5 Important Usability Tips for Your New Website
We hear a lot about website usability and how important it is to create a site that is user friendly, but not too much on what that means. Sure, “user friendly” is rather self-explanatory in that your site should be friendly to the user (right?), but how do you make a site user friendly? In other words, how do you increase the usability of your website?
5 Simple Ways to Boost the Usability Factor of Your Website
To help you increase your site’s usability, here are five quick and easy ways that you can make your website more user friendly, to increase traffic, SERP rankings and your conversion rate:
Make Sure Your Site Loads Quickly
A site that loads quickly is user friendly, why? Because nobody wants to wait around for a site to load up! When you want answers or to buy something online, you want to do it as quickly as possible. Think about your own browsing habits: if a site takes more than 3 to 5 seconds, chances are you are going to click “back” or go to another site. We have very little patience for slow internet speeds and if a site isn’t loading quickly, we tend to think that it’s either broken or mismanaged. Don’t put large files on your landing pages and your site will load much quicker. Overall, a site that is between 60KB and 100KB is ideal for loading time because for every second over 3 it takes your site to load, figure on losing 10% of your viewers.
Have Enough White Space
White space is essential to making it easier on your viewer’s eyes. White space is simply the amount of background showing on your site that isn’t covered in media, text or other content. The best contrast is black on white, but you can play around with this a little—just keep your viewer’s eyesight in mind and make the core of your copy’s contrast high. You don’t want a reader to click away because they are getting a migraine and you don’t want them getting confused or lost in the message from distracting background images. Keep it simple and have enough white space on your site.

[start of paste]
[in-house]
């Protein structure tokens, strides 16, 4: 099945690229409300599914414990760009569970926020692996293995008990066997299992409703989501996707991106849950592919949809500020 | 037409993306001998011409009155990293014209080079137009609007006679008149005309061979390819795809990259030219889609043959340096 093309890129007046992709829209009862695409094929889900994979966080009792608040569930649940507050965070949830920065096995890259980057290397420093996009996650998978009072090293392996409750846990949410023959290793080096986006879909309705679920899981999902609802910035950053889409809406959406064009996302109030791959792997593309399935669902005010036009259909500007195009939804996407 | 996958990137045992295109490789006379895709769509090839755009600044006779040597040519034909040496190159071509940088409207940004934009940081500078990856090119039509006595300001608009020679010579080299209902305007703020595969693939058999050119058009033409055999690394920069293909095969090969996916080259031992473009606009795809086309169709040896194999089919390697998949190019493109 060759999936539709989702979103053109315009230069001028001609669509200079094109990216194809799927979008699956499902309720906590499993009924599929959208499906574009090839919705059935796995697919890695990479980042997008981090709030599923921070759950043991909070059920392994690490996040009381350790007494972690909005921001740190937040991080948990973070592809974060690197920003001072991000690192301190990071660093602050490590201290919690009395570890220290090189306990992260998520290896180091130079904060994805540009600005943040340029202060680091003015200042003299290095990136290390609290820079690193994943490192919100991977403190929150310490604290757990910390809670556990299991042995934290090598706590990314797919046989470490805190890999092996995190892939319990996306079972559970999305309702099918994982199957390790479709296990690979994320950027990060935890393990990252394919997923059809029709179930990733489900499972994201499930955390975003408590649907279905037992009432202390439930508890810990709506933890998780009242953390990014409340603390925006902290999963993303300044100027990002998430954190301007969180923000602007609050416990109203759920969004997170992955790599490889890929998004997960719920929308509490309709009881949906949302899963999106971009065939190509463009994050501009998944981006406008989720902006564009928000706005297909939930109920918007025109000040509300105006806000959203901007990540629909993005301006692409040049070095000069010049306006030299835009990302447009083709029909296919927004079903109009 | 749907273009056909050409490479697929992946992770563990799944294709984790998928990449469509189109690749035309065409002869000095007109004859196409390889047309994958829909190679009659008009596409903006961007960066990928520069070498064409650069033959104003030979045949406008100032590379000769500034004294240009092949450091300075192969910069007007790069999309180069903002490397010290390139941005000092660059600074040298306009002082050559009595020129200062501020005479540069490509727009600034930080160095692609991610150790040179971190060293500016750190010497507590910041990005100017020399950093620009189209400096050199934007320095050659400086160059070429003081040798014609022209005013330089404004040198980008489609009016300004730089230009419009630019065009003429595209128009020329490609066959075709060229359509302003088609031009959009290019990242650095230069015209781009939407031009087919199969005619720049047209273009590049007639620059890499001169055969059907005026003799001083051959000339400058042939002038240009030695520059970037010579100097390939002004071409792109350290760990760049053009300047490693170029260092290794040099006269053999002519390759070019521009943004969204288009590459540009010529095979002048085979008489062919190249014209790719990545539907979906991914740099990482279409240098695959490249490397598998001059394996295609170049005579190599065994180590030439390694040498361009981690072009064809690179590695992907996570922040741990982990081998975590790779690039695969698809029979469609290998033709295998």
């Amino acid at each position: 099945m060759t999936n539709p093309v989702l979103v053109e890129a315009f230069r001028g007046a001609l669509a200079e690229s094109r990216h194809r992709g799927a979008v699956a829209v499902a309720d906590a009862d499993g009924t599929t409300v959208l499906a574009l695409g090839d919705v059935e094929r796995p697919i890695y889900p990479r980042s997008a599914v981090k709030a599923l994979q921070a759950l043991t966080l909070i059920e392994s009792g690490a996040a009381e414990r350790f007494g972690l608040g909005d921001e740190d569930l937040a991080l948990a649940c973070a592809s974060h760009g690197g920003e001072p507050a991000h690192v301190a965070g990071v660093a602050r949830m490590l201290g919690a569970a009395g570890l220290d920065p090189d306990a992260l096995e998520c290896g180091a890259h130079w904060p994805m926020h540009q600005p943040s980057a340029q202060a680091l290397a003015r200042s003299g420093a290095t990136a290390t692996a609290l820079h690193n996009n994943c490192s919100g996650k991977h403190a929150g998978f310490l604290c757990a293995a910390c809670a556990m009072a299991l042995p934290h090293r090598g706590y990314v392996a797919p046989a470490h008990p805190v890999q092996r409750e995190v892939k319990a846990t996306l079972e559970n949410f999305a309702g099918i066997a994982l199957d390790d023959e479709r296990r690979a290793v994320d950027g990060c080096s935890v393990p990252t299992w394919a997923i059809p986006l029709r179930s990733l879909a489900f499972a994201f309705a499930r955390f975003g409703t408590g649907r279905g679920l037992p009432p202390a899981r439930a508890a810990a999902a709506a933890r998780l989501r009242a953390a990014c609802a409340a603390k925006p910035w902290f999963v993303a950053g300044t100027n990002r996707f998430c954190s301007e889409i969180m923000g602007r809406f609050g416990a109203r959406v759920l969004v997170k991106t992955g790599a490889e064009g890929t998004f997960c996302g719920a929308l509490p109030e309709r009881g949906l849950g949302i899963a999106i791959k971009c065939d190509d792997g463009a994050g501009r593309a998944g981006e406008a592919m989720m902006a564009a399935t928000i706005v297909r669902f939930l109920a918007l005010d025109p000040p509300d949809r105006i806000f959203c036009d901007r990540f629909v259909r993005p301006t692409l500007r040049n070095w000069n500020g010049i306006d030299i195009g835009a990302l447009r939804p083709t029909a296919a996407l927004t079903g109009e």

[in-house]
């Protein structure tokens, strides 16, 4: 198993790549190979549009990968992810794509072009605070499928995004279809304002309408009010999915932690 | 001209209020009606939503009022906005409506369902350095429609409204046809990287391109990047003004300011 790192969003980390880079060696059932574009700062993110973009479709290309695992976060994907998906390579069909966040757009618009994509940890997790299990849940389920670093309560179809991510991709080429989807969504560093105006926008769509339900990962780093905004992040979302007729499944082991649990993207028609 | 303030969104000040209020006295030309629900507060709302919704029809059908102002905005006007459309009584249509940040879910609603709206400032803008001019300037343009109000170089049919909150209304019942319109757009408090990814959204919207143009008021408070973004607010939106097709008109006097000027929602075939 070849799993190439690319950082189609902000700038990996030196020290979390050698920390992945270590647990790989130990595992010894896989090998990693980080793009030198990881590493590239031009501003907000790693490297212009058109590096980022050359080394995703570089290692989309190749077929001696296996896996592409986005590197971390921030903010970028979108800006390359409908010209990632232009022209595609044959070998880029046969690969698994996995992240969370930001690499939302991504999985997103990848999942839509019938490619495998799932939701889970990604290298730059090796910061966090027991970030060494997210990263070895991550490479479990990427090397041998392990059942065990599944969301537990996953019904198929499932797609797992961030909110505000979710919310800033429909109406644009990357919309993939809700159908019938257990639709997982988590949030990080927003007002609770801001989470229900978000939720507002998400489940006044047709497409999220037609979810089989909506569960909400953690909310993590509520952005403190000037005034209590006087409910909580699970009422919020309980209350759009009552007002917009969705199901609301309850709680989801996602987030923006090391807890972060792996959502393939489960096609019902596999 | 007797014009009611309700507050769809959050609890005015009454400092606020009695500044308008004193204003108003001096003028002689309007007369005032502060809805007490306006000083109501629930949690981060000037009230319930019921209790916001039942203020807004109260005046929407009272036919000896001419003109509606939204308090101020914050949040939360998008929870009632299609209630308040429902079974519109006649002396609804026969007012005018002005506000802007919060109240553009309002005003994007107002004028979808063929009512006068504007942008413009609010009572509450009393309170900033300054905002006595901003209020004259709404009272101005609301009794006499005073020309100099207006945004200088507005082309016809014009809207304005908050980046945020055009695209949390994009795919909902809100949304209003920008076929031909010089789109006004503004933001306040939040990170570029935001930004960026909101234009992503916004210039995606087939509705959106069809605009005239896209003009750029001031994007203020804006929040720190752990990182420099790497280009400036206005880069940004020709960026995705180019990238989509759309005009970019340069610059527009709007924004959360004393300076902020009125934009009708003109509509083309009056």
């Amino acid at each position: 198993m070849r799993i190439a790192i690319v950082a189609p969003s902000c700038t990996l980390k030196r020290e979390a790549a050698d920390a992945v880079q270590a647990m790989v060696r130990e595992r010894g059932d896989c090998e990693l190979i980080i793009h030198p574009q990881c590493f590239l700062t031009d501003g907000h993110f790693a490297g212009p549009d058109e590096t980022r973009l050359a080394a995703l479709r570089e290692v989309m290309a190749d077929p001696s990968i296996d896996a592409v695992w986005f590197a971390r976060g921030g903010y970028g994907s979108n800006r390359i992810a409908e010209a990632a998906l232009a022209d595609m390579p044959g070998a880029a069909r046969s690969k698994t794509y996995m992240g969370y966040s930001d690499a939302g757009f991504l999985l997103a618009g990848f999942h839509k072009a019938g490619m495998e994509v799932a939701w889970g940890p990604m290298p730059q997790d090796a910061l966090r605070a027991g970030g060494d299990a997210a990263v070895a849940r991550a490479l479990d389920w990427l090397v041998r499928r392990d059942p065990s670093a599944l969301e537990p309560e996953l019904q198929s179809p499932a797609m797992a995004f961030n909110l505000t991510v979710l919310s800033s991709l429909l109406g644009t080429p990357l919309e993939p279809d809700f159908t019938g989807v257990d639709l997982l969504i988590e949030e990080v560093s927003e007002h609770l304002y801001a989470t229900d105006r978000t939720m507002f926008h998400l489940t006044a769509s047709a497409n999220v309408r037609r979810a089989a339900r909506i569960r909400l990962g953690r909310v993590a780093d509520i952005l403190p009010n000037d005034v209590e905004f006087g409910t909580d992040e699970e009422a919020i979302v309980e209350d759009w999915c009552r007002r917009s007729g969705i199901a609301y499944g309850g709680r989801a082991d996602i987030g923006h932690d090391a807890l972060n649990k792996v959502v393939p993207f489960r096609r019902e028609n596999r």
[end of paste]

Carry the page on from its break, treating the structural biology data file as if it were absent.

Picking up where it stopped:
Get the Right Font and Size
Your text is what is going to inform your users what your site is about and what you want them to do, so if it isn’t user friendly, it isn’t going to get read. Boost the readability of your site by increasing the ease of reading through font size and type. Choose a font that is simple to read and adequately spaced, making it easier (or more friendly) on your viewer’s eyes. Verdana is a great font as is sans serif. Stay away from fonts with “feet” as they tend to make the eyes tired. Once again, remember tip number two: white space, white space, white space.
Keep Important Content Above the Fold
When you read a newspaper, it is generally folded in half. The top half is what the viewer sees first so naturally, that’s where the headlines and important information are as well. Use this technique for your website—put all the critical info “above the fold.” Above the fold on a website simply means what you see when you land on the site without having to scroll down. If you don’t capture the viewer’s attention right away, there’s nothing to say that they will scroll down to see if there’s something more interesting—put the info above the fold and make them scroll down out of interest, not because they don’t see anything. For a standard screen measurement, use 1024×768 as your guide.
Navigation Bar is Familiar
Do you know what happens when a viewer gets to a site and can’t figure out how to navigate through it? They feel inadequate, old and stupid. They feel like they didn’t keep up with the times and that they should just back out of the room slowly—not very friendly of you, is it? To avoid this, stick with the plain and simple navigation menu that either runs across the top or down the left side of your website. This makes the viewer feel comfortable, like they are at home and they know what to do—like a friend!
With these tips, your website will be more “usable,” but you still have a long way to go to really get that “user friendly” rating Google keeps harping about.
This article is written by Dan Mill working for LiveCity.com, a sought after free website builder to create professional websites in minutes.